The difference between marketing yourself offline versus online is fairly simple. It’s the difference between a personal interaction and an impersonal, distant interaction. A personal interaction with you is going to have more value, but an online interaction with your brand is still vital and needed in marketing yourself in today’s marketplace.
Most of us use LinkedIn, Facebook, Twitter, and perhaps other social and networking sites. Professionally, using LinkedIn is the current, most visible mechanism for building your online identity and is a valuable resource used by recruiters for organizations of all kinds. Employers are perusing this website to actively reach out to prospective employees to recruit to their firm. So it’s very important to develop an online presence to market your brand.
Create a professional profile on LinkedIn that defines your brand. While you can post your resume and list accomplishments, you can also write a profile that tells a more compelling story about yourself, and key skills and experience. There are also many other sections you can use to list skills and expertise, certifications, courses, honors and awards, languages, publications, as well as advice on how others can connect with you. Also, ask others to “recommend” you. This enhances your brand.
If you use Facebook, it’s wise to think about the nature and access to posts, photos and timeline events if they might be more personal than professional. Also, if using Twitter be mindful of your tweets as they are also found on Internet searches. Rather than tweet about what you just ate, consider tweeting about your profession – industry news and add your opinion. Also, Twitter has job postings, aggregated lists and industry-specific opportunities.
Also consider creating your own website to promote your brand. There are free templates available online, free CMS sites including WordPress and Joomla make updates easy, and even Google offers a new web-based design facility. With your own domain you can upload a resume, project list, portfolio and other marketing materials as well as produce an in-depth profile that puts light on your knowledge, experience and skill set. Plus, it illustrates a specialized knowledge that reflects you are keeping up with electronic technology.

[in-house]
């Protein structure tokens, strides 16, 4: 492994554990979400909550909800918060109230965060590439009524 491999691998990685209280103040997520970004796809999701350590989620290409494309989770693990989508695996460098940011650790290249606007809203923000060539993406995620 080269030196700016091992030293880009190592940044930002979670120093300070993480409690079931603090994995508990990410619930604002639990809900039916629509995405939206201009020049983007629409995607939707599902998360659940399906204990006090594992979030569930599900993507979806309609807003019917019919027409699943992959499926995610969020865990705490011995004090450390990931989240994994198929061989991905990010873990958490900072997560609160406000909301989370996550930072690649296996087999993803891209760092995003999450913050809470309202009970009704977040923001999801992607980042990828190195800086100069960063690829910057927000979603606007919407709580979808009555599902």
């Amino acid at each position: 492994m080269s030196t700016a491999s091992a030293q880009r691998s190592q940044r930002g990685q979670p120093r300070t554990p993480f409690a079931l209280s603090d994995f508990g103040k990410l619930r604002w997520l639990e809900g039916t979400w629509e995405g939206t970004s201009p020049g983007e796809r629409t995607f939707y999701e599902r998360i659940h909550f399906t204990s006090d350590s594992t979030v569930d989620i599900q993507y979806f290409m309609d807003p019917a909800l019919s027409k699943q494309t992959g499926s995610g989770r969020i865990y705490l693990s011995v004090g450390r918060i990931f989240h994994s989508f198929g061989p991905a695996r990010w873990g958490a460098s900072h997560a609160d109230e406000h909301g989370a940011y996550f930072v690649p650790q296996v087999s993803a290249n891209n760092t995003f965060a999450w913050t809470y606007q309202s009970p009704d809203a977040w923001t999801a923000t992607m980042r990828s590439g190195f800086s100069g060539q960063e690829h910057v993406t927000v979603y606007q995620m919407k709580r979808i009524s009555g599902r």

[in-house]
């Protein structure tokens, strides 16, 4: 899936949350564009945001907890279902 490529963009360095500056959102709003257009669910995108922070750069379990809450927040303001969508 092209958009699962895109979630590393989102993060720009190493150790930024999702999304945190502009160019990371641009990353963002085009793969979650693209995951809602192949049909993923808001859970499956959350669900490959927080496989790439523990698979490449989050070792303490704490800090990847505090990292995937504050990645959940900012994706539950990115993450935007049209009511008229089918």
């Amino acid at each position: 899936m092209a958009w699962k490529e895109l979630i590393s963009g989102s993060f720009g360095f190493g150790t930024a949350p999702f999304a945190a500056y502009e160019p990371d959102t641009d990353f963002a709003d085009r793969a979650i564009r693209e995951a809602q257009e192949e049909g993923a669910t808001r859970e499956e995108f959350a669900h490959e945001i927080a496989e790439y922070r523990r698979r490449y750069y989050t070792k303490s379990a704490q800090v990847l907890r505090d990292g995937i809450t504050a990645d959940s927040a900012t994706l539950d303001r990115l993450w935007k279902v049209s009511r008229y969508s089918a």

Develop Your Online Brand Profile
With LinkedIn, for example, you can develop a professional online brand profile that defines your brand as well as develop a resume that you can use. Prospective employers will want to see this. A personal blog and website also contributes to your online profile. But since LinkedIn is currently the most frequently used and viewed segment by recruiters, HR and employers in searching candidates it’s important that you develop a really strong LinkedIn profile. This tends to be the site that comes up on top in a Google search too.
Your LinkedIn profile helps your brand connect with others in your network, including prospective employers. It will increase your online presence so take extra time to develop it. Begin by writing a strong background summary. Like your resume, use key words and skills as this will help others to find you when they search using such terms. Highlight your knowledge, experience, expertise, achievements, and core skill set. Also, use a professional photo that reflects the image you want portrayed.
As you follow the LinkedIn template for creating your entire profile, you will discover it offers numerous ways for you to display your brand, from listing your skills and expertise, to listing certifications, courses taken, honors and awards, as well as organizations you belong to and special projects you have worked on. It’s also important to use your contact settings in such a way that others will know what you are interested in and are available for such as new career opportunities, new business, consulting, special projects, etc.
Also, request recommendations from others as these serve as references and validate your professionalism.
Post and Manage Your Online Brand
Keep your online presence professional at all times; be meticulous and manage it professionally. Social media misuse can and will work against you just as unprofessional postings online can do. Be careful about posting questionable photos, comments and the like. Always assume others are closely watching you, including your present and future employer.
Be consistent in what you post, how it looks (including your photo) and the content you show. Be precise about what you post online and make sure all spelling, grammar, facts, figures, statistics, achievements, project lists, etc. are absolutely accurate and correct.
Also, take advantage of influencers; build a network of influential people – customers, clients and experts in your niche. Connect with others in the network, including professional friends, colleagues, associates, and key business leaders. Generally the more you network the greater the chances are for new opportunities to come your way. However, it’s also important to note that quality and not the quantity of your network is what will make the difference in advancing your career and your online presence. Build a strong online brand and then network, network and network.
Personal branding is an ongoing activity. It isn’t complete just because you posted it once. You must continue to update it as your experience and skill set grows. Its ongoing development is similar to a product lifecycle so creating, maintaining and evolving your brand will help you enhance your online brand presence as well as project you positively and proactively with future employers and colleagues.